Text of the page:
I'm not sure I agree with it 100%, but it seems to me that it is true of much artwork of lasting value.  I recall reading at some point that most songs are love songs.  If true, the reason for this would seem to be obvious; love is something that we've all experienced, and something that affects us profoundly. It is as close to a universal experience as there is.
But so are basic bodily functions, and you don't hear too many songs about being hungry, or needing to pee.  You may conclude from this that there is a vast, untapped market for songs relating to bladder control (the "I had to pee but the teacher wouldn't let me" blues, for instance?), but my own take is that a quality in addition to universality must be present for my above statement to have some validity.  
What to name this quality?  Perhaps 'poetry,' or 'mystery,' or simply 'something that causes us to reflect on the subject in a different way.'  And perhaps this quality, whatever you wish to call it, is tied in with the personal, which would bring it back to the territory covered by Kandinsky's first 'mystical necessity.'
Speaking of which, I don't know about you, but whenever someone says you "must" do something,  my natural inclination is to refuse and/or do the opposite.  I am not a fan of imperatives, I guess, which is probably part of the reason I became a composer.  So when I read Kandinsky's three 'mystical necessities,' I notice they are all 'must' statements and right off the bat there is a part of me that bristles at being told what I must do.
My amended wording of #1 would be something like this:
1.  Art of lasting value tends to have qualities that are both personal and universal.
And perhaps mysterious too, but this is getting long, so I think I'll leave it at that for today.
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Friday, July 25, 2008

Kandinsky's 3 "Mystical Necessities" for Art (1)

Wassily Kandinsky (1866–1944) is one of the best-known 20th-century artists (he is regarded as the originator of abstract art), but he did not begin painting studies until he was 30. Kandinsky had previously studied Law and Economics at the University of Moscow and was evidently very successful, because he was offered a professorship (chair of Roman Law) at the University of Dorpat (Estonia).

And I thought I was a late starter… [ 3 ] ←

In addition to his accomplishments as a painter, he was also a theorist with strong convictions about the role of art and the artist in society, and more painting-specific issues such as colour theories (he believed that certain colors have an affinity for certain shapes; see more here).

My friend and fellow composer John Oliver recently wrote a blog ("Artist's Statement") in which he cites Kandinsky's three "mystical necessities" that define artwork of lasting value: The Personal, The Ephemeral, and The Eternal. This topic—the role of the artist—fascinates me, and it's something I try to get my students to think about, so I will follow my own advice about not getting too hung-up on originality (from my July 19-21 blogs) and reproduce John's Kandinsky quote below:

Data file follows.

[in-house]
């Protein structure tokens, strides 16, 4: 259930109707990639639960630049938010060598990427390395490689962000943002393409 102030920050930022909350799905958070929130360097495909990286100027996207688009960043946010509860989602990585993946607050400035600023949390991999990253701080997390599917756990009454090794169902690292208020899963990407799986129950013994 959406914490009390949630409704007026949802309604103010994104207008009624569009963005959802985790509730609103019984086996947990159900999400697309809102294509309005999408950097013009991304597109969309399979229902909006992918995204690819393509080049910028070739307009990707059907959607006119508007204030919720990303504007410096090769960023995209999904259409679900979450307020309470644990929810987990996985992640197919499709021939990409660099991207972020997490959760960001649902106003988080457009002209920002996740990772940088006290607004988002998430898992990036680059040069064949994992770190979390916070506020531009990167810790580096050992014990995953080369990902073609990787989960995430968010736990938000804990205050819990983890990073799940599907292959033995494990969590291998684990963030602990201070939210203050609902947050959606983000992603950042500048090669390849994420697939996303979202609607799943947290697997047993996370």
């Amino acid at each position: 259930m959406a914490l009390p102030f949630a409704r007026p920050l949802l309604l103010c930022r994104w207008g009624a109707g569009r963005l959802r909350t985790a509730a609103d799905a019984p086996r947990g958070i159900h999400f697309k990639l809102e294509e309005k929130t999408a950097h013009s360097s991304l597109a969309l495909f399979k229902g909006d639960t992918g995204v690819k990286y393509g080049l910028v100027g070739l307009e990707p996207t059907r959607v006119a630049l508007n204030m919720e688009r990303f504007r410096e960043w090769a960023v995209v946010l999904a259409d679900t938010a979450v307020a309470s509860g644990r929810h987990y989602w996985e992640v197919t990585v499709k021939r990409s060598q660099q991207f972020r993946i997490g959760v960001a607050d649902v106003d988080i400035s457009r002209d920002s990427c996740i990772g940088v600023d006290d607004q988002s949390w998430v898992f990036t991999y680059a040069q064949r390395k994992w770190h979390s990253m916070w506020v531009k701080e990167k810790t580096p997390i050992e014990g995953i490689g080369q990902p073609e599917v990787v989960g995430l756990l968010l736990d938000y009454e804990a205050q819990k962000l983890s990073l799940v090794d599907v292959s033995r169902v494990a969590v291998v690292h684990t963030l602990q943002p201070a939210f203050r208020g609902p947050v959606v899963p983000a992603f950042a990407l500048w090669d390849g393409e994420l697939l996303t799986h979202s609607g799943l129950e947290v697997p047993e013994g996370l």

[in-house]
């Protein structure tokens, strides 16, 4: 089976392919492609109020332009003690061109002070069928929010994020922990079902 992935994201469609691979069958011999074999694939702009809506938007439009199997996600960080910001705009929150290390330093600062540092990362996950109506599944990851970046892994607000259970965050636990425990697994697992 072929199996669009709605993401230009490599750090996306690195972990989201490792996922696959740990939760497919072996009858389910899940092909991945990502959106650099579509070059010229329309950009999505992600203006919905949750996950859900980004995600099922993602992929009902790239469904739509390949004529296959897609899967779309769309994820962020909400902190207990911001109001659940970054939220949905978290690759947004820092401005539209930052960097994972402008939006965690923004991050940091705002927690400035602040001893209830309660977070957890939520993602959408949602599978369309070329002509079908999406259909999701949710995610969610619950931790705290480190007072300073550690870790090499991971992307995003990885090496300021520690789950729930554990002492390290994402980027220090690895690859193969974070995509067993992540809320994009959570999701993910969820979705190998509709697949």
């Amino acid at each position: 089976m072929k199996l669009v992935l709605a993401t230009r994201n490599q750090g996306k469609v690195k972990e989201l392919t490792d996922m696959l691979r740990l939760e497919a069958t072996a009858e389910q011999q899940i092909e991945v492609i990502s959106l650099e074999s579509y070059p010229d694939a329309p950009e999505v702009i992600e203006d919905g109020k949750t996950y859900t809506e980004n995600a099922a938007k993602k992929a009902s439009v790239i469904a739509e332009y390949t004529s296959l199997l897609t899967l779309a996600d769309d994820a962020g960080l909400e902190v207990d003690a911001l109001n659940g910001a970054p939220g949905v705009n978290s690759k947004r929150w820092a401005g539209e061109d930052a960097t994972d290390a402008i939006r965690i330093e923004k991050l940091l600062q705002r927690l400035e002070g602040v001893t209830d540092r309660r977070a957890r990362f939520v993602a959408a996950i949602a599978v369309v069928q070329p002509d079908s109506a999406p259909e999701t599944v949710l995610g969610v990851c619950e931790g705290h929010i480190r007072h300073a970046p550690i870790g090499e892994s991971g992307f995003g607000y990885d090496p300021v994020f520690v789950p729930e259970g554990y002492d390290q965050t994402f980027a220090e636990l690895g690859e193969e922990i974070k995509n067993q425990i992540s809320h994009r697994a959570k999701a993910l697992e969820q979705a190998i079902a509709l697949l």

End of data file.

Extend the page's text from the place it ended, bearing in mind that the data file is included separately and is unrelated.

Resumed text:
1. Every artist, as creator, must express what is peculiar to oneself (element of personality).
     2. Every artist as a child of his time, must express what is peculiar to one's own time (elements of style ...)
     3. Every artist, as servant of art, must express what is peculiar to art in general (element of the pure and eternally artistic which pervades every individual, every people, every age, and which is to be seen in the works of every artist, of every nation, and of every period, and which, being the principal elements of art, knows neither time nor space).

I will also add another quote from the same booklet, entitled "On the Spiritual in Art" (the publication date of which I have seen listed as 1910, 1911, and 1912 at various places on the Internet). Kandinsky also wrote:

Every work of art is the child of its age and, in many cases, the mother of our emotions. It follows that each period of culture produces an art of its own which can never be repeated.

Okay; lots to think about there, but this is getting long, so more later!

  • [ 3 ] I decided to become a musician after finishing my BA (humanities) degree. The decision was a rather odd one, in retrospect, because I could barely read music and couldn't play any instrument particularly well. Recognizing that my severe lack of musical skills could get in the way becoming a musician, I began the formal study of music (rudiments) in my twenties, and continued on weekends, evenings, and off-hours while working at a variety of jobs (bus information operator, stereo/electronics sales, department store sales clerk) over the next 15 years, leading eventually (and improbably) to a doctorate in composition. [ ↑ ]
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    Monday, July 21, 2008

    Originality and the Collective Unconscious

    My theory is that, on some level, artists tap into what Jung called the collective unconscious, referred to as "a reservoir of the experiences of our species," [ 2 ]← for the sources of our inspiration. The ways in which art becomes realized differ according to culture (both musical and sociological), experience, means, personality, and multiple other factors, but I think at the deepest level we're all drawing from a common well, which is perhaps one way of explaining why many of the same feelings or moods are expressed in art repeatedly.

    It doesn't surprise me when I hear similarities between two musical compositions; given the restrictions of the tonal music system and the structural limitations of most pop music, what surprises me is that blatant rip-offs don't happen more often.

    The whole concept of originality in art is complex and, I think, often misunderstood. It is often a factor that enters into the evaluation of art, which means it is perceived to be of value, but the reality is that if people started creating works that were truly groundbreakingly original, few people would like them, because there would be nothing there that they could relate to. There has to be something familiar about art for most of us to like it. And yet, if art is too familiar, we tend not to like it because it feels like a cheap imitation of something else.